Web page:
Filmistaan

The kidnapping of an aspiring Bollywood actor by Pakistani terrorists serves as a springboard for cheeky, bittersweet humor and a plea for cross-border brotherhood in first-time director Nitin Kakkar’s Filmistaan. Above all things, this is a clever ode to popular Hindi cinema whose fans, as Kakkar reminds us, exist everywhere.
 
Sunny Arora (Sharib Hashmi) is what most people would call a ham artiste. He does crazy, exaggerated impressions of movie stars, and can rattle off the lines of just about any film. It doesn’t help him get any acting jobs however. While working as an assistant director for an American film crew shooting a documentary in Rajasthan, a militant group mistakenly captures Sunny instead of the American they were hoping to get their hands on, and bring him to a small Pakistani border village as hostage.
 
It’s here that the film hits its stride.
 
Sunny’s indefatigable spirit and his contagious love for the movies keeps things light and breezy in an otherwise dire scenario. In one of the film’s best scenes, he directs his own ransom video, and bosses around his captors insisting on multiple retakes. On another occasion he saves the day, and wins the affection of the locals, when a screening of Maine Pyar Kiya is almost ruined by poor sound. He makes an unlikely friend in Aftab (Inaamulhaq), a pirate who sells bootlegged DVDs to his Bollywood-obsessed countrymen, and together they plot Sunny’s escape.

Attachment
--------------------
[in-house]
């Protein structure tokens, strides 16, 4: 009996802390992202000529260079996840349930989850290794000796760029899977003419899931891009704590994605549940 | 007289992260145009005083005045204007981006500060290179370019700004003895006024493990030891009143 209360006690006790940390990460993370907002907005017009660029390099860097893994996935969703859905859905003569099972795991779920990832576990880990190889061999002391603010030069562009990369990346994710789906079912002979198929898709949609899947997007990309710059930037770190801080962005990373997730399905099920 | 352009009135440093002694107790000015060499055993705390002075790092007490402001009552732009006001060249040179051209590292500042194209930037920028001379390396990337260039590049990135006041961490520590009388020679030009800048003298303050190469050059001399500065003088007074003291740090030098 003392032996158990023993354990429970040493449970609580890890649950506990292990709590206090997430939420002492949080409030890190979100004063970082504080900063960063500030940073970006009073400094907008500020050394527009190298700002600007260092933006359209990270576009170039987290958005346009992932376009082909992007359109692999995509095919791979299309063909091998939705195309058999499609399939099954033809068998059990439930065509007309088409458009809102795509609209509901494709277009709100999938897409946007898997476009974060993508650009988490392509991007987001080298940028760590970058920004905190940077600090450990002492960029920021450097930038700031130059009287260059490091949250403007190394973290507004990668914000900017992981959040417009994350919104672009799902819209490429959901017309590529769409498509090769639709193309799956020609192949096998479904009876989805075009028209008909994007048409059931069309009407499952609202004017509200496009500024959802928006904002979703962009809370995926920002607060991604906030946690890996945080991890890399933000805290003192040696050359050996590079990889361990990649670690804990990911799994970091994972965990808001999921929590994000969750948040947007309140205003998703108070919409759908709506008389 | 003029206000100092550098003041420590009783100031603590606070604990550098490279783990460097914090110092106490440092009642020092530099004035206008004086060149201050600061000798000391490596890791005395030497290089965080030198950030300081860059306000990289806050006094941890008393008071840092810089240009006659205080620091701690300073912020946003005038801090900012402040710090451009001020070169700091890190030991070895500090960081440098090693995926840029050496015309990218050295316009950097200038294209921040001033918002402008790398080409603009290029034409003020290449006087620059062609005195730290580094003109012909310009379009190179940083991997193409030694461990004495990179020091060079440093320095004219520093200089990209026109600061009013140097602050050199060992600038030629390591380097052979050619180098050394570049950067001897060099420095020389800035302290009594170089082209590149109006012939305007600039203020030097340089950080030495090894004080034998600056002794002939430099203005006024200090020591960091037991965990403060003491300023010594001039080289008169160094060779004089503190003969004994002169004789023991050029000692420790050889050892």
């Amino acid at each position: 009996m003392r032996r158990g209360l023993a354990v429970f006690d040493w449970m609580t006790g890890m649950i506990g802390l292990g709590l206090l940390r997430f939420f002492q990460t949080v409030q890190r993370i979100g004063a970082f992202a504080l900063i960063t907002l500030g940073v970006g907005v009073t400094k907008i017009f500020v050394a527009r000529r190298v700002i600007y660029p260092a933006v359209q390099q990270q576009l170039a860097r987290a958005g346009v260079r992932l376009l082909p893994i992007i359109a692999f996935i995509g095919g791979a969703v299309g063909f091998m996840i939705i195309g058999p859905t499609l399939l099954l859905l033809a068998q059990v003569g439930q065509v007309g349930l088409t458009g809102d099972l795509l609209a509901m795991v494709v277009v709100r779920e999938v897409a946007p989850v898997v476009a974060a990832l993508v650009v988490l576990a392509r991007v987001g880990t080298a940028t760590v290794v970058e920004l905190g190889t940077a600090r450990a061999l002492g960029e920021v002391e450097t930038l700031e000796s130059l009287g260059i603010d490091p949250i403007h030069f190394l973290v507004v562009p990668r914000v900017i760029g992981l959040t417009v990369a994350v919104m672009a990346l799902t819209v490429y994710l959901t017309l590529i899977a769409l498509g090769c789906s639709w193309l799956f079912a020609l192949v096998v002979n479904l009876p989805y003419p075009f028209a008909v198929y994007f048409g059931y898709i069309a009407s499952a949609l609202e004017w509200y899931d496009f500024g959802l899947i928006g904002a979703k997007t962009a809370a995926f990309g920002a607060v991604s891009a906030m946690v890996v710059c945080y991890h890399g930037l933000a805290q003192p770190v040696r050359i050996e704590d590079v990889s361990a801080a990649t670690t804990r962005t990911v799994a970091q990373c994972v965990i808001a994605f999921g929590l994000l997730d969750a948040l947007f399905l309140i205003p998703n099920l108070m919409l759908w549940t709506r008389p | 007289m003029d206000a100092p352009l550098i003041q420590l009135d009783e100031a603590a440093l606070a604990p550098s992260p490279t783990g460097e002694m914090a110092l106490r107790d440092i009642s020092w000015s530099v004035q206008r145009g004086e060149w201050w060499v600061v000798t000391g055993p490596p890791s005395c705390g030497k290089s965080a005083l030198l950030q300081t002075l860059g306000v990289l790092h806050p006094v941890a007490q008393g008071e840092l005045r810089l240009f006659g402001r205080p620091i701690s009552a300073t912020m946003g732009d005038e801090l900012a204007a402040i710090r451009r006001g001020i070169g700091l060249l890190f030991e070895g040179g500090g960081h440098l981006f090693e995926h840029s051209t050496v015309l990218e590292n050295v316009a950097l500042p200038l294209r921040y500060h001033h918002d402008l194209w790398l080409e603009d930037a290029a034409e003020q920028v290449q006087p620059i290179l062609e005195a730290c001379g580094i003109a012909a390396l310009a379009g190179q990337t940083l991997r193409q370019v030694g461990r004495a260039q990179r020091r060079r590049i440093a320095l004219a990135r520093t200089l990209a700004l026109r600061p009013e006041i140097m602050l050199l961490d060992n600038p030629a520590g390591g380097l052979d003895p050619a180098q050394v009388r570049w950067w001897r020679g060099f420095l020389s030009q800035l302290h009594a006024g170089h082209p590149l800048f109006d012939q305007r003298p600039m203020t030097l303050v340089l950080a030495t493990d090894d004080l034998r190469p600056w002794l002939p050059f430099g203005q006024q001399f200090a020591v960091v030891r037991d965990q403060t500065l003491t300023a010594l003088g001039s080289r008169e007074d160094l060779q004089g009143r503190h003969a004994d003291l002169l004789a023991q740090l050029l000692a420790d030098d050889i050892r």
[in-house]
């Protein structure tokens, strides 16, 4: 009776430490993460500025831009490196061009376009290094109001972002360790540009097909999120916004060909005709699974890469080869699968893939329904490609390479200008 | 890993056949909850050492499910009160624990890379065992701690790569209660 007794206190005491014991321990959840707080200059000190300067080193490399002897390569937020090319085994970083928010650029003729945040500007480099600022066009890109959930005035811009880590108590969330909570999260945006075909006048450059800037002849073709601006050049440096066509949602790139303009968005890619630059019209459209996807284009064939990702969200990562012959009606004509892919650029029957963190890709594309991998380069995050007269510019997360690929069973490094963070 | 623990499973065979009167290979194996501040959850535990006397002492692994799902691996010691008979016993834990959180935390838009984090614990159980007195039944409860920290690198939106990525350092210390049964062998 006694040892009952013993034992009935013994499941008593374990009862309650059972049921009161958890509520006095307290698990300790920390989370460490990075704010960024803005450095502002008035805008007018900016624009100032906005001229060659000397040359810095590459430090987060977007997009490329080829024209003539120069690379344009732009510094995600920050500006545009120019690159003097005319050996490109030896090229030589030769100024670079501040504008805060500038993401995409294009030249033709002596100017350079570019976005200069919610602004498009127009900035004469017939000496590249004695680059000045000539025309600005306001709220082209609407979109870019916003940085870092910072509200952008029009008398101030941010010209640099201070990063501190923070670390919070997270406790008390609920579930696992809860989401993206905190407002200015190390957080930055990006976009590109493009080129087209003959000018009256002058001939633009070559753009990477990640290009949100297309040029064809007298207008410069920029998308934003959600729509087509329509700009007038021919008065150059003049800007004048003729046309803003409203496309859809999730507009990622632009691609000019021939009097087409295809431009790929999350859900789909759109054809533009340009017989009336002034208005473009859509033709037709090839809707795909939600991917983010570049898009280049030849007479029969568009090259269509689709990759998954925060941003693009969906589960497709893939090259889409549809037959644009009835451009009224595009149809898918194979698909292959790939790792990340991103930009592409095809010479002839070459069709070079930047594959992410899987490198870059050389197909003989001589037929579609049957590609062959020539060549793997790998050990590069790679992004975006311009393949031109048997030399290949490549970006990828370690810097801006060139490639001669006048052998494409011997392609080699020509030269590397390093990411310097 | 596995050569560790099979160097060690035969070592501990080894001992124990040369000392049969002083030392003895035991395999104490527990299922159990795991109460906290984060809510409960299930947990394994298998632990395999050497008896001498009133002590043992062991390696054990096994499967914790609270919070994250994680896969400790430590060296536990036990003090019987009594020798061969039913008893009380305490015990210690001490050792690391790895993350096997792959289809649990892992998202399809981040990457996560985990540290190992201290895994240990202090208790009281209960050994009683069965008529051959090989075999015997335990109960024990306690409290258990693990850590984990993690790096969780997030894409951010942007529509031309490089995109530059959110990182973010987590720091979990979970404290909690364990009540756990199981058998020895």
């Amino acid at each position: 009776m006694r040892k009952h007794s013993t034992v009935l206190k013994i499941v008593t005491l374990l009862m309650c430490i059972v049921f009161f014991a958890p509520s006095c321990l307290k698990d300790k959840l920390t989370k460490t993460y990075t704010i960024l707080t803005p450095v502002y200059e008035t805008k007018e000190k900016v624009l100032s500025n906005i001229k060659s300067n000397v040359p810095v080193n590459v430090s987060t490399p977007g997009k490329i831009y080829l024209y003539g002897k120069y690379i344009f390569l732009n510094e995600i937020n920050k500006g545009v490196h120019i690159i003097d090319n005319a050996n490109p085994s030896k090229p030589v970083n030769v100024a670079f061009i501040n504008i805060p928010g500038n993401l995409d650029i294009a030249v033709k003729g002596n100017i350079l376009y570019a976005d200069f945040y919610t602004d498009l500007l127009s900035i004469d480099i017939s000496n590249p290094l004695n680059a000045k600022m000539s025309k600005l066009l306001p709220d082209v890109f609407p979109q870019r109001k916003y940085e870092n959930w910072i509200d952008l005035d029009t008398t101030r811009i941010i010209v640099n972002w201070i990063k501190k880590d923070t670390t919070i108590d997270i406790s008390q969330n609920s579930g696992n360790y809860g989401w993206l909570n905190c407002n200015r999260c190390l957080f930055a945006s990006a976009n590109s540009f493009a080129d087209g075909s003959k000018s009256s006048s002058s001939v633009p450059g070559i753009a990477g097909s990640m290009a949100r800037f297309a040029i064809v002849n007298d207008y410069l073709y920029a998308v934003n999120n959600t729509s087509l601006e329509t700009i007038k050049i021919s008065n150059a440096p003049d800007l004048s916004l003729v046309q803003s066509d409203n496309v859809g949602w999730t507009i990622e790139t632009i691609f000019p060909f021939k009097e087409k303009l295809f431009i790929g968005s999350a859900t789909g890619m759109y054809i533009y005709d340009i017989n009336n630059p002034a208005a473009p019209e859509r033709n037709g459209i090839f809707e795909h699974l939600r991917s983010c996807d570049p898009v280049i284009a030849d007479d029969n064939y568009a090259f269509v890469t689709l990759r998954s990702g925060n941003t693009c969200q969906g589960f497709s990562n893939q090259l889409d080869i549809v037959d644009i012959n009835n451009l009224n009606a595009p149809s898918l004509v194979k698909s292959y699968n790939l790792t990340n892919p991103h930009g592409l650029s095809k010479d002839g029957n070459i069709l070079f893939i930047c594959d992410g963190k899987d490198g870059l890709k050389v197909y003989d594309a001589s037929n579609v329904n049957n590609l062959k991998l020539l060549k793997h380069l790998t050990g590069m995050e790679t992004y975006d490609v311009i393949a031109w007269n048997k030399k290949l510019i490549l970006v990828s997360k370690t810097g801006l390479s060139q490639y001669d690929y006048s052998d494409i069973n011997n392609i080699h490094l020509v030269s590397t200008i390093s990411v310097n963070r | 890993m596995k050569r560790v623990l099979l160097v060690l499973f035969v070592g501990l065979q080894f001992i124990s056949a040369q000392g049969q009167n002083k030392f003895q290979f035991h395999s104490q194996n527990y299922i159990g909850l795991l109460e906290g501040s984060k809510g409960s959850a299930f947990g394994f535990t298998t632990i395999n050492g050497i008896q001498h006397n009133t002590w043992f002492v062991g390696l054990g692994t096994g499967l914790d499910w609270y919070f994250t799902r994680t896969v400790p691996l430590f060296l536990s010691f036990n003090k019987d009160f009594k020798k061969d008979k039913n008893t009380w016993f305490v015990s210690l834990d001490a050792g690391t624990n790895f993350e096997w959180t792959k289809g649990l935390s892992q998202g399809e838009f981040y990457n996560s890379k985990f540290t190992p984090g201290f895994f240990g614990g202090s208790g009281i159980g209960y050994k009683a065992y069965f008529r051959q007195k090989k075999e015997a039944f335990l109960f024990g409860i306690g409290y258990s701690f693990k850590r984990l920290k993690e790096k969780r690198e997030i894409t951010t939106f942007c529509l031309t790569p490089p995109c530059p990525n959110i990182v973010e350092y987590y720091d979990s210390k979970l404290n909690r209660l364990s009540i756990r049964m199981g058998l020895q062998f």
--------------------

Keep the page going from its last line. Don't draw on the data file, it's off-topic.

It’s the scenes between these two men that are most enjoyable in Filmistaan, and both actors do a good job of never turning their parts into caricatures. Hashmi, as the irrepressible Sunny, has terrific timing, and delivers a robust comic performance evocative of Roberto Benigni in Life is Beautiful. But the film hits a snag in its final act when it slips into clichéd political commentary. A track involving the two militants who’d been babysitting Sunny culminates in an unconvincing finish.
 
Filmistaan works best as a movie about the magic of movies. It’s a celebration of India’s song-and-dance film culture and heightened emotions… one that unites fans in their shared love for this unique art-form. For its sheer inventiveness and for some terrific comic moments, this film is worth a watch. I’m going with three out of five.

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